Oilsands panel recommends critical fixes

A high-level scientific panel has sharply criticized the water quality monitoring system in Alberta's oilsands, going so far as to say 'there is no system.'

A high-level scientific panel has sharply criticized the water quality monitoring system in Alberta's oilsands, going so far as to say "there is no system."

The Oilsands Advisory Panel, appointed by former federal environment minister Jim Prentice, made its findings public in Ottawa on Tuesday in a joint news conference with current Environment Minister John Baird, who promised to act on the panel’s recommendations.

The panel’s chair, Elizabeth Dowdeswell, was critical of a piecemeal approach to water quality monitoring, saying the system is fragmented with no links between data on water quality — including ground water — and air quality.

She also said there is no reliable longitudinal data that would give a solid understanding of the environmental impact of the oilsands.

"There is no holistic and comprehensive system. There is no system," said Dowdeswell, president of the Council of Canadian Academies and former executive director of the United Nations Environment Program.

"The panel was unanimous: Do we have a world class monitoring system in place? In short, no. However, we could have," she said.

The panel underlined a critical need for a new governance structure including an inter-jurisdictional steering committee, an external scientific advisory committee and sufficient resources to follow through.

Dowdeswell did not cast blame. "It’s not that anybody has had any particular ill will," she said. Rather, the present regime of water quality monitoring has just grown up as a very piecemeal system.

Response to criticism

She was one of six experts appointed to the panel in September and given a mandate by the federal government to review water data in the oilsands and make recommendations on the monitoring system.  

The other panel members were Peter Dillon of Trent University, McGill University's Subhasis Ghoshal, Andrew Miall from the University of Toronto, Joseph Rasmussen of the University of Lethbridge and Queen's University's John Smol.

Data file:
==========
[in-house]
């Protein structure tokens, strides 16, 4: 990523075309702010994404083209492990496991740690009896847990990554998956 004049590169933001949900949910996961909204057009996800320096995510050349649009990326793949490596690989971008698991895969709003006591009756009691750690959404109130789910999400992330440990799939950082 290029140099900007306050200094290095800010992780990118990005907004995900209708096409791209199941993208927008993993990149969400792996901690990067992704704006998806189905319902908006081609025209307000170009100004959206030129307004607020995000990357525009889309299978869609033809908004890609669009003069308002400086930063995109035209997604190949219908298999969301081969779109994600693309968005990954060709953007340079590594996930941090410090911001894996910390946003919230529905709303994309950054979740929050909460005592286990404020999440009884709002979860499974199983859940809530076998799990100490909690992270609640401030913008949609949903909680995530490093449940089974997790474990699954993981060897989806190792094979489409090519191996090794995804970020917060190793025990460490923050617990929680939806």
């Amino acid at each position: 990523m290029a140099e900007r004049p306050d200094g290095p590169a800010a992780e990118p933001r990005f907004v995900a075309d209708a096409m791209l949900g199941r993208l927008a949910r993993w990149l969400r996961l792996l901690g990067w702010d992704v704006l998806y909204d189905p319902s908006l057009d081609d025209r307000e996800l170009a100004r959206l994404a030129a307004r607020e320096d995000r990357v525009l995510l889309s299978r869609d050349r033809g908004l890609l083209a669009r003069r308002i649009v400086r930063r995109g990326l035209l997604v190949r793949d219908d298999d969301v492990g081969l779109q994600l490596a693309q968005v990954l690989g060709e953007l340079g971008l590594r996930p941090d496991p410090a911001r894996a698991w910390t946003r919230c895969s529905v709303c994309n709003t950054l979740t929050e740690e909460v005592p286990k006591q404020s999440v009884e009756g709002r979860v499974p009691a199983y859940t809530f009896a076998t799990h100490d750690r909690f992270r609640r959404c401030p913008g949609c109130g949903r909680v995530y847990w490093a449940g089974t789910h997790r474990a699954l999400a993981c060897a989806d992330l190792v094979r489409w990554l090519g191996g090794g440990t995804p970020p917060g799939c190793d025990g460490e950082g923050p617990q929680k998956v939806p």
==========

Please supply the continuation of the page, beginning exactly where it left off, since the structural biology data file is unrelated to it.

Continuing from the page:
Prentice convened the panel in response to criticism about water monitoring in the Athabasca watershed in northern Alberta. In particular, a peer-reviewed study published by University of Alberta water scientist David Schindler found elevated levels of cadmium, mercury, lead and other toxic elements in the Athabasca River.

This contradicted provincial government and industry scientists who claimed the toxins were naturally occurring.

Despite previous federal claims that the oilsands are properly monitored, Baird said on Tuesday that his government accepts the panel’s findings and will act on them.

"For far too long, we have heard concerns about quality of water downstream from the oilsands," he said 

'Ready to act'

"We've heard the panel loud and clear and are ready to act…. We accept this responsibility and will ensure our monitoring systems are properly and securely in place," said Baird. 

The minister said he has already directed senior officials to create a water quality monitoring plan in co-operation with the provincial government within 90 days. Once that is complete, he said the government will ask for scientific input to assess the plan, after which it will be implemented. He said monitoring data will be made public at no charge.

The government plans to use same process to examine air quality and biodiversity in the oilsands region, Baird said.

The report received high praise from David Schindler, the world-renowned water expert from the University of Alberta.

"It was blunt and very direct. Something that even a minister could read in short order and understand," he said. "The people who wrote it have impeccable credentials. I think the minister has to pay attention to it and it sounds like they will."

Schindler's peer-reviewed study in August which linked toxins in the Athabasca River to oilsands development prompted the federal and provincial governments to take a closer look at oilsands water monitoring and how water data is collected by the province and industry.

Schindler said it gives him a sense of satisfaction that other scientists have found what he learned in his study.

Alberta Environment Minister Rob Renner said he appreciated the panel's work and agrees with the finding that the oilsands region needs a state-of-the-art monitoring system.

"The panel is calling for collaborative leadership. This is critical. We must work with the federal government to ensure our collective efforts are complementary as we revamp monitoring in the oilsands," Renner said in a new release.

"I, along with my department, am fully committed to working co-operatively with Minister Baird and officials from Environment Canada as we move forward."

On Monday, Renner said the province was changing how it monitors water in the oilsands. He announced that a group of independent experts will gather in January and report in June on how to best set up an environmental monitoring system.

He said the expert group will guide the province on how to implement recommendations from both the federal and provincial panels.

In September, Alberta announced its own panel of independent scientists to review the oilsands water quality monitoring system. It is due to finish its report in February.